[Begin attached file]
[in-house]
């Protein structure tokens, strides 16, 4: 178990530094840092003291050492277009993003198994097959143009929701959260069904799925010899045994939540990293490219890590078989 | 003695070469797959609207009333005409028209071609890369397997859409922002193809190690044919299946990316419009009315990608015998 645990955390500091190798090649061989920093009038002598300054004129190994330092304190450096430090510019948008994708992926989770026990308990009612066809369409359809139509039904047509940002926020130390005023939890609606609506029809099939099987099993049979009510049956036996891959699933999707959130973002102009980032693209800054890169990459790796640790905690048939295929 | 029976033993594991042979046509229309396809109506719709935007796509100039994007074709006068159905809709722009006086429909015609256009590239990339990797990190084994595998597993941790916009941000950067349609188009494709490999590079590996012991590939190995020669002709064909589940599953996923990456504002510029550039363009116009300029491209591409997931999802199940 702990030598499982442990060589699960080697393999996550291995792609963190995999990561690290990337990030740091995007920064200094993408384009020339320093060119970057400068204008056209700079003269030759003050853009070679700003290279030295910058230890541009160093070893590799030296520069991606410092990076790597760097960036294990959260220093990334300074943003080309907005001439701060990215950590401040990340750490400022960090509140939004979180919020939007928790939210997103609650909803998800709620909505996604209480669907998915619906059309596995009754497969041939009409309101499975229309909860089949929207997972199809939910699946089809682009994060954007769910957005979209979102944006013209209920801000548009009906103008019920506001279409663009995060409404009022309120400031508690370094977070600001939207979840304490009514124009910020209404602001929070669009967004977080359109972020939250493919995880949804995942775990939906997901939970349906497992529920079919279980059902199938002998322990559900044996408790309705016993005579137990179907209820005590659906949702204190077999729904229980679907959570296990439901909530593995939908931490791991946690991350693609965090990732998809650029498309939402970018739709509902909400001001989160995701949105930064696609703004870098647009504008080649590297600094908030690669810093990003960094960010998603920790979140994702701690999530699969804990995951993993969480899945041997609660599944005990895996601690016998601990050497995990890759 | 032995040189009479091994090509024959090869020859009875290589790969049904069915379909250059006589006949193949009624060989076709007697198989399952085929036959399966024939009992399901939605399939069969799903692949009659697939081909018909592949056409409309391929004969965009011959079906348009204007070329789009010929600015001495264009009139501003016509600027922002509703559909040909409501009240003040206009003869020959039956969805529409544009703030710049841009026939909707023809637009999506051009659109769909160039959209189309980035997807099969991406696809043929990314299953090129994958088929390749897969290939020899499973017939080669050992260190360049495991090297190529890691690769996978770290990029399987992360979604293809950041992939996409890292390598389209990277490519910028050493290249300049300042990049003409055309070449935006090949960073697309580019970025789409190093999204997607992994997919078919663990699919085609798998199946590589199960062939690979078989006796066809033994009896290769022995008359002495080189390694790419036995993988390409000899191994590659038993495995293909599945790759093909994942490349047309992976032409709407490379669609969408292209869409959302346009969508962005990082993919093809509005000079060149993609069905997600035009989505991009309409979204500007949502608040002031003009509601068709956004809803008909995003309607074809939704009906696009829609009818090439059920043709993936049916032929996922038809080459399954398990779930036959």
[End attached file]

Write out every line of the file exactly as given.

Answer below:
[in-house]
């Protein structure tokens, strides 16, 4: 178990530094840092003291050492277009993003198994097959143009929701959260069904799925010899045994939540990293490219890590078989 | 003695070469797959609207009333005409028209071609890369397997859409922002193809190690044919299946990316419009009315990608015998 645990955390500091190798090649061989920093009038002598300054004129190994330092304190450096430090510019948008994708992926989770026990308990009612066809369409359809139509039904047509940002926020130390005023939890609606609506029809099939099987099993049979009510049956036996891959699933999707959130973002102009980032693209800054890169990459790796640790905690048939295929 | 029976033993594991042979046509229309396809109506719709935007796509100039994007074709006068159905809709722009006086429909015609256009590239990339990797990190084994595998597993941790916009941000950067349609188009494709490999590079590996012991590939190995020669002709064909589940599953996923990456504002510029550039363009116009300029491209591409997931999802199940 702990030598499982442990060589699960080697393999996550291995792609963190995999990561690290990337990030740091995007920064200094993408384009020339320093060119970057400068204008056209700079003269030759003050853009070679700003290279030295910058230890541009160093070893590799030296520069991606410092990076790597760097960036294990959260220093990334300074943003080309907005001439701060990215950590401040990340750490400022960090509140939004979180919020939007928790939210997103609650909803998800709620909505996604209480669907998915619906059309596995009754497969041939009409309101499975229309909860089949929207997972199809939910699946089809682009994060954007769910957005979209979102944006013209209920801000548009009906103008019920506001279409663009995060409404009022309120400031508690370094977070600001939207979840304490009514124009910020209404602001929070669009967004977080359109972020939250493919995880949804995942775990939906997901939970349906497992529920079919279980059902199938002998322990559900044996408790309705016993005579137990179907209820005590659906949702204190077999729904229980679907959570296990439901909530593995939908931490791991946690991350693609965090990732998809650029498309939402970018739709509902909400001001989160995701949105930064696609703004870098647009504008080649590297600094908030690669810093990003960094960010998603920790979140994702701690999530699969804990995951993993969480899945041997609660599944005990895996601690016998601990050497995990890759 | 032995040189009479091994090509024959090869020859009875290589790969049904069915379909250059006589006949193949009624060989076709007697198989399952085929036959399966024939009992399901939605399939069969799903692949009659697939081909018909592949056409409309391929004969965009011959079906348009204007070329789009010929600015001495264009009139501003016509600027922002509703559909040909409501009240003040206009003869020959039956969805529409544009703030710049841009026939909707023809637009999506051009659109769909160039959209189309980035997807099969991406696809043929990314299953090129994958088929390749897969290939020899499973017939080669050992260190360049495991090297190529890691690769996978770290990029399987992360979604293809950041992939996409890292390598389209990277490519910028050493290249300049300042990049003409055309070449935006090949960073697309580019970025789409190093999204997607992994997919078919663990699919085609798998199946590589199960062939690979078989006796066809033994009896290769022995008359002495080189390694790419036995993988390409000899191994590659038993495995293909599945790759093909994942490349047309992976032409709407490379669609969408292209869409959302346009969508962005990082993919093809509005000079060149993609069905997600035009989505991009309409979204500007949502608040002031003009509601068709956004809803008909995003309607074809939704009906696009829609009818090439059920043709993936049916032929996922038809080459399954398990779930036959």